U.S. home prices probably will rise 8 percent this year, up from a previous estimate of a 4.7 percent increase, according to Bank of America Corp.
Low interest rates, a tight inventory of properties for sale and record affordability are fueling accelerated price gains, Michelle Meyer, a Bank of America U.S. economist, and Chris Flanagan and Justin Borst, mortgage-backed securities strategists, said in a note to investors titled “Someone say house party?”
“We believe a positive feedback loop has begun, where the rise in home prices fuels expectations of further appreciation and easing credit conditions, which in turn stimulates homebuying,” they said in the report, dated yesterday. “It is a powerful positive relationship especially in this environment of historically low interest rates and a Federal Reserve determined to keep policy accommodative.”
Home prices began rising last year after the worst housing crash since the Great Depression as unemployment declined, mortgage rates fell to record lows and a shrinking pool of listings sparked competition among buyers. Prices last year climbed 7.3 percent, according to the Bank of America report.
“Housing inventory has continued to decline, implying that the supply of homes on the market for sale is undershooting demand,” Flanagan, Meyer and Borst wrote. “This is back to the pace during the housing bubble. Unlike the bubble, the reason for the decline in inventory is not surging demand but rather subpar supply.”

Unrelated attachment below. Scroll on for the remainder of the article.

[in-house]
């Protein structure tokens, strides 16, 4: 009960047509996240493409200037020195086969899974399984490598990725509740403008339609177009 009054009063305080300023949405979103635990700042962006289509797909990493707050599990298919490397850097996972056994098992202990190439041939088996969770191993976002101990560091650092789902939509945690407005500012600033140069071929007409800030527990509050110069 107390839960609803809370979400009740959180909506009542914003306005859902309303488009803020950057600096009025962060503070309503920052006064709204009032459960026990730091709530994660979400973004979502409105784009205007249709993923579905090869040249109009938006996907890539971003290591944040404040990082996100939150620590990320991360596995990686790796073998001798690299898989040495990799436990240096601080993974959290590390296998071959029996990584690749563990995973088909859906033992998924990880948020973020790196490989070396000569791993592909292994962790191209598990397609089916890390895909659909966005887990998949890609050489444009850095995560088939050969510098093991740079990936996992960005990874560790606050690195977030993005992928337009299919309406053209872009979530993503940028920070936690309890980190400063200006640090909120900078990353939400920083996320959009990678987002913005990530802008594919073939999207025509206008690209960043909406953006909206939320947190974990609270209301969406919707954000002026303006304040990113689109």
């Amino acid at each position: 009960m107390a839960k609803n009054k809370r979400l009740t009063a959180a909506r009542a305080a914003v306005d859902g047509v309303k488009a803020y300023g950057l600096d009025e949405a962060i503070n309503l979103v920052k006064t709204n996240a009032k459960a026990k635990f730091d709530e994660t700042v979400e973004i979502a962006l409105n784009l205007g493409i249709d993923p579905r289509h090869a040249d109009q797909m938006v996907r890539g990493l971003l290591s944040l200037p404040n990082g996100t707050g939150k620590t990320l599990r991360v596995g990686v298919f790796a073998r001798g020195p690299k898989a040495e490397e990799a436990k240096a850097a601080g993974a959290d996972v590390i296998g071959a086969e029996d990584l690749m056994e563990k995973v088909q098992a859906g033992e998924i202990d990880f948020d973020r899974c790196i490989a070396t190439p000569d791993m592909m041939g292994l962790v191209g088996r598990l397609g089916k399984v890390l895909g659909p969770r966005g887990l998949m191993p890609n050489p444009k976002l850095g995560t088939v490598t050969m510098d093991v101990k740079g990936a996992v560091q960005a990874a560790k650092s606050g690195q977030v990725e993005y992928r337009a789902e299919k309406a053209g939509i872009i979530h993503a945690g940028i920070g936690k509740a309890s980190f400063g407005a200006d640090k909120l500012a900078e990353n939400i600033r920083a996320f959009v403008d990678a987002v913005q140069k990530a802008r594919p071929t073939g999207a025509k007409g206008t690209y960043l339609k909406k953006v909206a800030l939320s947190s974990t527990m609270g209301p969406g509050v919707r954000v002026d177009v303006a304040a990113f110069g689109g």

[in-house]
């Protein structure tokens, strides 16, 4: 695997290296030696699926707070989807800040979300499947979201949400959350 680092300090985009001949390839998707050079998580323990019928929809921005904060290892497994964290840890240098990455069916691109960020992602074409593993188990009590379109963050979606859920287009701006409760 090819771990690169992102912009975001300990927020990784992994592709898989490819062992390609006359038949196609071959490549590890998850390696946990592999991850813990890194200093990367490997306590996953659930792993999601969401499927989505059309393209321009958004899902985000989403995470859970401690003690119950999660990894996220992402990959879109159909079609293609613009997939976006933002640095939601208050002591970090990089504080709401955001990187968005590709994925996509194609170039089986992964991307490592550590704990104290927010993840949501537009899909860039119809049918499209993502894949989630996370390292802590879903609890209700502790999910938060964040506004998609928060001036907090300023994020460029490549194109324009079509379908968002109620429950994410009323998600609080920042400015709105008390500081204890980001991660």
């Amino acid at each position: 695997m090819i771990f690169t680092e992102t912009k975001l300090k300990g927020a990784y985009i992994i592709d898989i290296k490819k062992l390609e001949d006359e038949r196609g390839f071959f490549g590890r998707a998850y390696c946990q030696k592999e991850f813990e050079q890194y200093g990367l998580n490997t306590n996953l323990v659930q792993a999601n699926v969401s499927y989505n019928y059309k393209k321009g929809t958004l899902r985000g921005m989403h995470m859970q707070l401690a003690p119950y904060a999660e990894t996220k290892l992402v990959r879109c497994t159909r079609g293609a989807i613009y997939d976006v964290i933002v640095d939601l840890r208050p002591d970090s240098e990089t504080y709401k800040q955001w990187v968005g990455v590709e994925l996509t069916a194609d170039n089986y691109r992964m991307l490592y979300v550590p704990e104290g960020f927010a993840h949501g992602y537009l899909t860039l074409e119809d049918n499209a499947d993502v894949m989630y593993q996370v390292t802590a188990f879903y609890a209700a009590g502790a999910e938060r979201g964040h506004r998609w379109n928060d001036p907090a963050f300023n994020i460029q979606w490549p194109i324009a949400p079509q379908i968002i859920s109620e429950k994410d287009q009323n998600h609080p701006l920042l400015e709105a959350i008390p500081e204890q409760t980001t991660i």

Rising demand has sparked a revival of new-home sales, which hit a 50-year low in 2011. New-home sales rose to an annual pace of 437,000 in January, the highest rate since July 2008, according to the Commerce Department. Single-family starts rose to 613,000 in January, the most in more than four years. Starts will total about 650,000 this year, about half the long-term “normal” pace of 1.3 million, according to the National Association of Home Builders.
Home price gains will moderate to 6.5 percent in 2014 -- revised from a previous estimate of a 7.7 percent increase -- then 3.7 percent in 2015 and 1.7 percent in 2016, according to the Bank of America report.
“Our forecast now assumes faster near-term appreciation, but slower growth in the out years,” Flanagan, Meyer and Borst wrote. “Our forecast for the cumulative appreciation over the next 10 years is little changed.”